The 1948 Chevrolet Fleetline Aerosedan coupe features all-original interior to go with a 90-horsepower in-line-6 that sits under its long hood. The vehicle’s owner, Bill Scheffler, describes the car as “Utterly, if improbably, fantastic. Drives very much like a modern car, gets buckets of favorable attention, often of the ‘My dad had one of these’ variety.”
Below is the article as it appeared on The New York Times website.
A Modest Car for a Man of Means
By JERRY GARRETT
Published: April 22, 2010
The glossy catalogs thunking into mailboxes in the weeks before a major collector-car auction have been known to reduce sober adults to drooling daydreamers. I know this from experience.
Page after page of perfectly restored vintage cars, accompanied by vignettes describing each beauty’s provenance, have tested my restraint repeatedly, temptations held in check only by the values of the Aston Martins, Duesenbergs, Ferraris and Pierce-Arrows I desire most.
Occasionally there are exceptions. One that caught my eye recently was a mere Chevrolet, tucked near the back of RM Auctions’ catalog for its winter sale in Phoenix. The presale estimate was $45,000-$65,000, and the car would be sold with no reserve.
It was a 1948 Chevrolet Fleetline Aerosedan coupe a woody, in surfer parlance, painted the color of a Bing cherry that spent most of its life prowling California’s Pacific Coast Highway. But sandwiched in the auction lineup between a 1930 Rolls-Royce Phantom and a 1953 Packard Caribbean convertible, would this beauty even be noticed?
It was. When the Chevy crossed the block, bidding quickly escalated between a phone-in bidder and a gray-haired gentleman sitting with his wife in the center of the room.
“I don’t think the paint is original,” an RM auction official had told me. “But it suits this car quite well. One of this car’s best features is its almost perfectly preserved, all-original interior.”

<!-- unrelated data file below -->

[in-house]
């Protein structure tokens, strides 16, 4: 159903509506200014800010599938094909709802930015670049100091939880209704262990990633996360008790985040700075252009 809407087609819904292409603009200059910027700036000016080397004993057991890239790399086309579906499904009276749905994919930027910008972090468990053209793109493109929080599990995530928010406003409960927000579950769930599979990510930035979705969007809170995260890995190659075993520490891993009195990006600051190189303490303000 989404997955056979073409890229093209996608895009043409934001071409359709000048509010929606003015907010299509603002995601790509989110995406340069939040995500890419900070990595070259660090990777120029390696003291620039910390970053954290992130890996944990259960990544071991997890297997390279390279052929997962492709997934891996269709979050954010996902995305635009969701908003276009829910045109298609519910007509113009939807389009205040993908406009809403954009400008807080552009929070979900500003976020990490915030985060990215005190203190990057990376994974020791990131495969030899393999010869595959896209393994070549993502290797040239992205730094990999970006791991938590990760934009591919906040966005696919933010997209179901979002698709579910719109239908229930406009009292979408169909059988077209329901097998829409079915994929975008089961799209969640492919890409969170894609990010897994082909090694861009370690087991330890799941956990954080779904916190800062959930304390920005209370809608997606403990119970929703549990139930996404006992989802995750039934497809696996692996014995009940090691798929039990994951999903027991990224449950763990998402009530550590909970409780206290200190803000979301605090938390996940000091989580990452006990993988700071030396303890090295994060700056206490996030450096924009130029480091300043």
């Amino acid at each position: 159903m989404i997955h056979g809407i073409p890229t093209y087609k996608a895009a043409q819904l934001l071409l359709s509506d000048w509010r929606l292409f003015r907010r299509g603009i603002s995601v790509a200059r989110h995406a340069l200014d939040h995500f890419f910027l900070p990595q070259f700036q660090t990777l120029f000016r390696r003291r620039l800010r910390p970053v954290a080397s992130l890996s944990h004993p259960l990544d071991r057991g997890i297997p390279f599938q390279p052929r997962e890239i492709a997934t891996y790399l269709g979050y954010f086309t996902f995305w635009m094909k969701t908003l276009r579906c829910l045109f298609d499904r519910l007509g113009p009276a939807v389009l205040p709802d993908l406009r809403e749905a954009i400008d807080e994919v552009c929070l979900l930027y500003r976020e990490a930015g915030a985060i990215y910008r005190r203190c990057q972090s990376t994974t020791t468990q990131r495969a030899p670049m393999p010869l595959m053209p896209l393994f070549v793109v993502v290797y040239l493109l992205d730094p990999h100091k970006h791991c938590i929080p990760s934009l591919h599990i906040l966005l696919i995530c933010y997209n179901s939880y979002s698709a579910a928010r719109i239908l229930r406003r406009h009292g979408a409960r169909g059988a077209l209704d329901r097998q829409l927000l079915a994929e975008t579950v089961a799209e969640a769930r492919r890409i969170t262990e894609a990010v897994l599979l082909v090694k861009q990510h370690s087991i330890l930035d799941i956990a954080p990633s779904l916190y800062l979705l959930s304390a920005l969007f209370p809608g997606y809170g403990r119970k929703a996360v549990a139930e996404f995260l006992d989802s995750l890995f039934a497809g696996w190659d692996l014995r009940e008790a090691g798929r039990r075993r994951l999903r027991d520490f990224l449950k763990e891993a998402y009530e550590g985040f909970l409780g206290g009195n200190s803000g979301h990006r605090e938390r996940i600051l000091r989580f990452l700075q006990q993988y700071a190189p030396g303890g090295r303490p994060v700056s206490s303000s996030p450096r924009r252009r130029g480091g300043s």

Outside, the car wears three horizontal bands of gleaming chrome accents, wide whitewall tires and come-hither fender skirts. Under the long hood sits a 90-horsepower in-line-6.
The on-site bidder was Bill Scheffler, who had discovered the Chevy when the RM catalog arrived at his home in Westport, Conn. "I’ve been looking for one of these for 5 or 6 years," he said.
Mr. Scheffler, who owns a small collection of post-World War II collectibles and serves as the chairman of the Fairfield County Concours d’Élégance, said he was born in 1948, so there was an emotional connection. Bidding stalled at Mr. Scheffler’s $37,500. Going once, going twice.
The telephone bidder slid in a bid of $40,000.
“Didn’t appreciate that,” Mr. Scheffler said. He waited, waited, waited then bid $42,500.
The phone bidder hung up. Sold.
With a 10 percent buyer’s premium, the final price was $46,750, at the low end of the estimate.
“I got it at a fair price, maybe a little bit of a bargain,” Mr. Scheffler said, as the Chevy was equipped with the rare dealer-installed Country Club wood trim package.
Still, it was a Chevy.
“These cars without the wood trim,” he said, “aren’t worth much more than, say, $20,000.”
Mr. Scheffler said that while he had the means to purchase a more expensive car, this one offered what he was looking for: an emotional connection.
“Why some cars are more valuable than others is always an interesting conjecture,” he said in an e-mail message. “In some cases, the reason is clear: exceptional rarity, exceptional provenance, exceptional stories attached to the car.”
At auctions, the spirit of competition also comes into play.
“It’s as simple as two people wanting the same one object, price be damned,” he explained. “And in some cases, like this one, the car is both rare and unusual in one way or another. And then there’s the beauty in the eye of the beholder aspect.”
“The car is rolling art,” Mr. Scheffler said, “and price is only one of several considerations that enter into the transaction. It is very cool, and that cool factor hijacks value considerations, at least for the right user.”
Now that the Chevrolet has been a member of the Scheffler household for a few months, Mr. Scheffler was ready to offer driving impressions.
“Utterly, if improbably, fantastic,” he said. “Drives very much like a modern car, gets buckets of favorable attention, often of the ‘My dad had one of these’ variety.”
To sit in it is to take a trip back in time. “Not only does the car perform well mechanically, but both the (wind up, like an old wristwatch) clock (made in Connecticut) and the AM radio work flawlessly,” he continued. “How cool is that?”
To read this article on The New York Times website, visit http://www.nytimes.com/2010/04/25/automobiles/collectibles/25FLEETLINE.html.